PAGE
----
Turlay’s criticism of federal spending criticized by Leavitt

We know Vancouver City Councilor Bill Turlay doesn’t believe in global warming, because as a fighter pilot he “worked where weather is made” and “weather, over a period of time, is climate, so I think I have a pretty good idea how climate works.”

But it sounds that he, along with conservative pundits such as Rush Limbaugh, endorses the idea global warming stopped being a problem years ago, a claim that has been widely scoffed at for reasons summed up here.

All of this is background for comments Turlay made during a Dec. 2 workshop with the city’s lobbyists, excuse me governmental affairs liaisons,┬áregarding the 2014 state and federal legislative agendas.

State liaison Mark Brown was wrapping up his presentation and apologizing to federal liaison Joel Rubin for cutting into his time when Turlay interrupted Brown and started talking about the federal highway trust fund.

Turlay’s problem was “they are not just doing bridges and roads anymore and highways anymore,” he said. “They are doing sustainable communities, biking trails, hiking trails and light rail.”

But what really “sticks in my craw,” he said, was that the federal government has spent billions of dollars researching “climate science.”

“Actually in the last 17 years we’ve had no global warming,” he said.

“The federal government has the wrong priorities,” Turlay said. “We should have gotten money for our infrastructure all over this country. This is something we really need to hammer on.”

He went on to say the federal government should be paying a bigger share for the Columbia River Crossing, but before he went too far down that hole Mayor Leavitt got the conversation back on track.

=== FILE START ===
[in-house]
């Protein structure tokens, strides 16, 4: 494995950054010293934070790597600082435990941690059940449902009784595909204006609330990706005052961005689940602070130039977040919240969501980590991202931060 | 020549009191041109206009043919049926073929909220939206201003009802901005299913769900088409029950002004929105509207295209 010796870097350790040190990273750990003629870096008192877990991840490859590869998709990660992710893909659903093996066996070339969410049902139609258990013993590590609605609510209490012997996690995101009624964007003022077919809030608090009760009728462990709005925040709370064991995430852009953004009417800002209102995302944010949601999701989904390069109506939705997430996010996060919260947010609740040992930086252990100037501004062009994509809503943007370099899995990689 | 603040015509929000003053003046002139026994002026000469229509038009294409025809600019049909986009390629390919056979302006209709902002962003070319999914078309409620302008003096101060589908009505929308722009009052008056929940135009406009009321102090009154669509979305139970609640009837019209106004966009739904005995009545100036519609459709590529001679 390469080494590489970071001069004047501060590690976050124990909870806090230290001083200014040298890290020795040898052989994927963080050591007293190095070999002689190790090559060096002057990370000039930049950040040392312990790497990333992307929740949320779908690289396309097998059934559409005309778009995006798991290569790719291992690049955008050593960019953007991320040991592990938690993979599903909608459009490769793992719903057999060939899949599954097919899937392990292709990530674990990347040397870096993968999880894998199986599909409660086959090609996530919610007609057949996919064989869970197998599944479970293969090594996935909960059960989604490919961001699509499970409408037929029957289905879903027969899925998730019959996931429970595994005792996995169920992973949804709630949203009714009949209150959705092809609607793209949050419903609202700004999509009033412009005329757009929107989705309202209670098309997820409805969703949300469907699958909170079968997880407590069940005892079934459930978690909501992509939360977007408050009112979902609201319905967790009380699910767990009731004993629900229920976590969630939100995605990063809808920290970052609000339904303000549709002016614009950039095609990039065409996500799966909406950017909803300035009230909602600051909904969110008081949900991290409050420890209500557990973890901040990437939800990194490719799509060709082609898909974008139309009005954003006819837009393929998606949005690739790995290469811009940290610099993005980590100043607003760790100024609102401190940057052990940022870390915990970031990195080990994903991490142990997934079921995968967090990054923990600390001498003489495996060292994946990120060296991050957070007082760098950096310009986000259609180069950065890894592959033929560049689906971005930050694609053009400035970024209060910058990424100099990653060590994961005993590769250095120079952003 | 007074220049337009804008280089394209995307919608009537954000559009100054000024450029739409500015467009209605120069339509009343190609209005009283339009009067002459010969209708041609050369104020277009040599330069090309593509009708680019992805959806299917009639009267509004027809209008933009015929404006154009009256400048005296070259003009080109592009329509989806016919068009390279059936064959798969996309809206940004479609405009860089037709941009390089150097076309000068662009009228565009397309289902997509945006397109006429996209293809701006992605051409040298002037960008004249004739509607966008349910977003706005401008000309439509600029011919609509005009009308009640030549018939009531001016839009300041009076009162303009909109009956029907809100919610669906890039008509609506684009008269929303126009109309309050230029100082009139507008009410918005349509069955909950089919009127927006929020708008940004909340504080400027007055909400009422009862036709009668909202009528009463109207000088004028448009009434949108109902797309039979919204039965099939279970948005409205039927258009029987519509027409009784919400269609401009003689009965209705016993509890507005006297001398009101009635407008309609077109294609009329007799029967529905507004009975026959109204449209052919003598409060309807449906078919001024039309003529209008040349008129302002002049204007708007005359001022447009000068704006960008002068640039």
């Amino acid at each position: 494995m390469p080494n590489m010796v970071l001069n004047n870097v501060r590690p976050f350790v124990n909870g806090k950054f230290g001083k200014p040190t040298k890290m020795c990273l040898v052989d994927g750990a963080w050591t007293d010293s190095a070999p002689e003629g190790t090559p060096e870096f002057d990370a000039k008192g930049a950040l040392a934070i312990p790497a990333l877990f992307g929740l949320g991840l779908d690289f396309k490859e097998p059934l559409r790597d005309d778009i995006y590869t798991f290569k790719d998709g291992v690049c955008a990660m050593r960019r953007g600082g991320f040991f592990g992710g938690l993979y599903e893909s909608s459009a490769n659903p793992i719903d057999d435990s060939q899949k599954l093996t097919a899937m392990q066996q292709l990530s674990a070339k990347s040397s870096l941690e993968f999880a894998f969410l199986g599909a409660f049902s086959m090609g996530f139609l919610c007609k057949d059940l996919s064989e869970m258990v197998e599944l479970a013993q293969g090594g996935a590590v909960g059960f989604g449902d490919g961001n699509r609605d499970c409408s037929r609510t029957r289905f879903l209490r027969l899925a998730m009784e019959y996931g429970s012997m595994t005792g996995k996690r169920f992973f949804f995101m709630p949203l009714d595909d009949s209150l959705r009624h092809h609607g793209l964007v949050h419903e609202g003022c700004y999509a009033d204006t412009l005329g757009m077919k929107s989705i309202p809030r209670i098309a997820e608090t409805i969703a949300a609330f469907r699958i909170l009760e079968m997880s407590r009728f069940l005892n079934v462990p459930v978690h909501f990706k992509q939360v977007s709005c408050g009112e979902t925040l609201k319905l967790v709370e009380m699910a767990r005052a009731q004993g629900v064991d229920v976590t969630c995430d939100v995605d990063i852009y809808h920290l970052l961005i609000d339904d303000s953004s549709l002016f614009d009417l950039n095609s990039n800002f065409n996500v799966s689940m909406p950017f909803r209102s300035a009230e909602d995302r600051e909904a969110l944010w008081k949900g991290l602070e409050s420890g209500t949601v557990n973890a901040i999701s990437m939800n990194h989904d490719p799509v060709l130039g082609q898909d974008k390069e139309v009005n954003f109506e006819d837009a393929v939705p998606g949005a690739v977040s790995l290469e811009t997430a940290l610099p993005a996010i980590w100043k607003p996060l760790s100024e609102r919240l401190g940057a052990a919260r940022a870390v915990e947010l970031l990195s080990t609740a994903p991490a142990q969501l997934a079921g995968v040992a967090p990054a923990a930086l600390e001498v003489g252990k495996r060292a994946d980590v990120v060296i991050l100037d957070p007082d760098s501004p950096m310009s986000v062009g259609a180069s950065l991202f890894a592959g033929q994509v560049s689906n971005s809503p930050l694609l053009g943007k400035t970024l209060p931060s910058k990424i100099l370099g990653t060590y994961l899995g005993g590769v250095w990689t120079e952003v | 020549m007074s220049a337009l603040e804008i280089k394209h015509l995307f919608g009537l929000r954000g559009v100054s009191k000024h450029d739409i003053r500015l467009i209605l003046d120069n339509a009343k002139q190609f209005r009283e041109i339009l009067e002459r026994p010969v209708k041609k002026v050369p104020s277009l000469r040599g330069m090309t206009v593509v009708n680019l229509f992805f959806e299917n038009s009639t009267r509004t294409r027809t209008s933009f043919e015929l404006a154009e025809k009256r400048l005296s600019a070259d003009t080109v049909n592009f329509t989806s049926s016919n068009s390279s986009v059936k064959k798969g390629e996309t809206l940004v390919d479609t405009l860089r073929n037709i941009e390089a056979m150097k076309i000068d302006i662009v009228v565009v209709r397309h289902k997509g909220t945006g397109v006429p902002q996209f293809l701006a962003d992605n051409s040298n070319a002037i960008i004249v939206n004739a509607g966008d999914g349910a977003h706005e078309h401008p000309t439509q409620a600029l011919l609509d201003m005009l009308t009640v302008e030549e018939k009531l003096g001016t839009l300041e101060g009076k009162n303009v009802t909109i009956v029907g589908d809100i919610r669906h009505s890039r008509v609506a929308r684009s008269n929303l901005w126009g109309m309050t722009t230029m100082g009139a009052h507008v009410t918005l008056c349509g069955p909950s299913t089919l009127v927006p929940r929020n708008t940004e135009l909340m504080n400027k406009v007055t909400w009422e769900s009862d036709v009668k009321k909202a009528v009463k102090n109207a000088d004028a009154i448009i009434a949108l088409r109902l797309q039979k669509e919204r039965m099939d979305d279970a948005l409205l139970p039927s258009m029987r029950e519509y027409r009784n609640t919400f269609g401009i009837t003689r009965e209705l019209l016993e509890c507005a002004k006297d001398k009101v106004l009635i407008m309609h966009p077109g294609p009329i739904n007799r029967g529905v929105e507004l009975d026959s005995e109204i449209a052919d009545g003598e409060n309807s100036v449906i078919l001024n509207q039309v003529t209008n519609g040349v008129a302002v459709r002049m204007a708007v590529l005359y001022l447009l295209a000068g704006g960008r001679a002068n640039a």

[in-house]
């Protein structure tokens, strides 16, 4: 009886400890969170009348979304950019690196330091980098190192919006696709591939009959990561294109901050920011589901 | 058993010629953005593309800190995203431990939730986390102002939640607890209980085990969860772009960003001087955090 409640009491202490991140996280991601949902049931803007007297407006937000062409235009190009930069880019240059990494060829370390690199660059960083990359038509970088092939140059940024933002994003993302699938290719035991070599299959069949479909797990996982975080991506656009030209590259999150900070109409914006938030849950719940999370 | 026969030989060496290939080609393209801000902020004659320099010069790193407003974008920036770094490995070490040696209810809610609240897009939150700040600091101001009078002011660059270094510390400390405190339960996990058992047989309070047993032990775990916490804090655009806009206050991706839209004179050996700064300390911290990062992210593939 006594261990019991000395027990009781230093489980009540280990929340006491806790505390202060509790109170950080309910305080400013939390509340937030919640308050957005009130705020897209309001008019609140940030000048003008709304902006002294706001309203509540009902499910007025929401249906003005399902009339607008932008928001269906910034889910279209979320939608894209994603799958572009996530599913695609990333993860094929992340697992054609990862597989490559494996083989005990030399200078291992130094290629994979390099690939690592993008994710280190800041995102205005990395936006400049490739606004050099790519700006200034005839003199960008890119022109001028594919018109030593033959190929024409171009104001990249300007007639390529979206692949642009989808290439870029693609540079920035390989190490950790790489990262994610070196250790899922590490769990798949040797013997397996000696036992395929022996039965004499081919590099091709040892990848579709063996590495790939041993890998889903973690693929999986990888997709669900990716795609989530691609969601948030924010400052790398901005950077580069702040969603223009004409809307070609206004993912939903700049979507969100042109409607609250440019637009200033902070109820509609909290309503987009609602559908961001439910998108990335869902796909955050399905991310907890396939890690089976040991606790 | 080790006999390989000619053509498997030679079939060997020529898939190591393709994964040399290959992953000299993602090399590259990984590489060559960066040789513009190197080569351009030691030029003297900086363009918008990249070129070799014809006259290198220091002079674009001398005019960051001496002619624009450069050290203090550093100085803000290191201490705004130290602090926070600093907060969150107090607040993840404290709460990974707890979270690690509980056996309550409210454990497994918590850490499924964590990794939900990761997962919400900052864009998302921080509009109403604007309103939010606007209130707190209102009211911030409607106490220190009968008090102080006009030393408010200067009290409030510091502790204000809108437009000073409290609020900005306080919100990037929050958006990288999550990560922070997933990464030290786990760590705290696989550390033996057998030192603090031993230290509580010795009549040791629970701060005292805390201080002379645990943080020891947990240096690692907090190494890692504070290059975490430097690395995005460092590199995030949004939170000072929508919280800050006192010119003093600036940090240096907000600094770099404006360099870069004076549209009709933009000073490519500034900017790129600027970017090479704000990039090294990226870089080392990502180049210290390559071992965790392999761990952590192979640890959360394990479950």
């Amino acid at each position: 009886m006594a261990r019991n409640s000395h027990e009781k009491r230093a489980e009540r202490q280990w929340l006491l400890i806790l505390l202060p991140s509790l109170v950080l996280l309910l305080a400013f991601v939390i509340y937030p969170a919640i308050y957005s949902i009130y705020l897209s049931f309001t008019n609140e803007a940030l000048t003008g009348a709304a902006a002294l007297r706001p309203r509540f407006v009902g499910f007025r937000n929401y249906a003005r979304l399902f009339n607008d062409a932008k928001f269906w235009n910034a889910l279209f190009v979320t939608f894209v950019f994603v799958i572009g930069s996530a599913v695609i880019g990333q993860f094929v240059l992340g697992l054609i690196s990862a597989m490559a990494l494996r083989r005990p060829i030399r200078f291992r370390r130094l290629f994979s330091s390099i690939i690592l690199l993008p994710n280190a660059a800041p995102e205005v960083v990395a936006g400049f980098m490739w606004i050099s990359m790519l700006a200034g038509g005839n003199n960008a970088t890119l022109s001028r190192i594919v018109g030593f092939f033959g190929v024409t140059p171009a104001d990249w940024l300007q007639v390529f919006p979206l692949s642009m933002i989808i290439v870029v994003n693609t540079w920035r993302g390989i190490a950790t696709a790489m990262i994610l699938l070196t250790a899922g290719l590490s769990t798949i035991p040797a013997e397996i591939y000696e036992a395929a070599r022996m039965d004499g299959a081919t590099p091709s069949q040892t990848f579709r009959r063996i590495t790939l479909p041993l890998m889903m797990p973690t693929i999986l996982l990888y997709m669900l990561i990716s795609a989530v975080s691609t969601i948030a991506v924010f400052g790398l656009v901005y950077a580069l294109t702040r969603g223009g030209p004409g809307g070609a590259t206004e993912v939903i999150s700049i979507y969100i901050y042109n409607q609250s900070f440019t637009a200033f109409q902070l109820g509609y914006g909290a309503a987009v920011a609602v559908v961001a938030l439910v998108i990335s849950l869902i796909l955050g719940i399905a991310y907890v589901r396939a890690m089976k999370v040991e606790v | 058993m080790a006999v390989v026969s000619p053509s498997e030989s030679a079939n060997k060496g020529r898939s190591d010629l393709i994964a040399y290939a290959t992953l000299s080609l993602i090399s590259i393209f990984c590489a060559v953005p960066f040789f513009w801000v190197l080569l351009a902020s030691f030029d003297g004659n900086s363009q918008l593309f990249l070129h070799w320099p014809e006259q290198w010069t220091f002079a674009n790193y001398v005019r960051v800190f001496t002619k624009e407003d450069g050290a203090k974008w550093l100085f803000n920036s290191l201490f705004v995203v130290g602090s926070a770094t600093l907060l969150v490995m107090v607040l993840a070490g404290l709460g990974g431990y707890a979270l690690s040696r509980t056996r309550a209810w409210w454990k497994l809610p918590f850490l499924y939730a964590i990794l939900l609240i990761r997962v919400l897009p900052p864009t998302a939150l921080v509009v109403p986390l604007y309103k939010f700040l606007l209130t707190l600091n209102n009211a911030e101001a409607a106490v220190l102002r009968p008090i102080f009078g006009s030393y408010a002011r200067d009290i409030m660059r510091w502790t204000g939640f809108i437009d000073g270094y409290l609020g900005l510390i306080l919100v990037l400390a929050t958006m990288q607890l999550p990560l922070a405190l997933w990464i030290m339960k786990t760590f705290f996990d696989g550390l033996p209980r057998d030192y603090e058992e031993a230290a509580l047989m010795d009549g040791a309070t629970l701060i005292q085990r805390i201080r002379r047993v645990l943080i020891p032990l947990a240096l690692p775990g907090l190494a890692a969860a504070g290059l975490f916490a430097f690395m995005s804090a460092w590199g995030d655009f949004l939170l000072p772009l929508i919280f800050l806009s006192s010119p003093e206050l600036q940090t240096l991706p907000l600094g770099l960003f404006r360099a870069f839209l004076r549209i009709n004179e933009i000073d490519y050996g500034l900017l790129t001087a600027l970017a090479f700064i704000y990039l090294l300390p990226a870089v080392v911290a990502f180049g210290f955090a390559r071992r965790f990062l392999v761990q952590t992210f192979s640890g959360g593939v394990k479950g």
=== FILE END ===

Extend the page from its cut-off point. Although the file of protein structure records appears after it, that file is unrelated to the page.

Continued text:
“Mr. Turlay, please,” Leavitt said. “Mr. Hansen, questions on state budget issues for Mr. Brown?”

Following Rubin’s presentation, Leavitt said he wanted to reflect on a chart showing a breakdown of the federal budget.


“This has been the case for quite some time,” Leavitt said. The vast majority of the federal budget goes to programs that Congress has chosen to make untouchable, he said.

“So when there’s a lot of talk and conjecture and rhetoric about ‘the federal government needs to cut spending’ you know, unless you have elected officials that are willing to tackle Social Security, Medicare and military,” it’s not going to make a difference, Leavitt said, somehow refraining from naming names.

Transportation only accounts for 4 percent of the budget, he pointed out. (“Energy & Environment” accounts for 1 percent).

The issues that make up such a small percent of the budget “should not be the subject of conversation when it comes to federal spending and cuts,” Leavitt said. “We really need to tackle these big-ticket items if we’re going to make a difference.”

Rubin said even if Congress eliminated all discretionary domestic spending, there’d still be a $150 billion deficit.

“A lot of our programs are on auto-pilot and the Congress hasn’t really done much to address some of the long-term fiscal problems we have,” and it will only get worse with the number of Baby Boomers reaching retirement, Rubin said.

While Leavitt wanted to emphasize the pie chart, here’s my favorite page from Rubin:














Stephanie Rice

Stephanie Rice

I cover Vancouver city government. Reach me at stephanie.rice@columbian.com or 360-735-4508.

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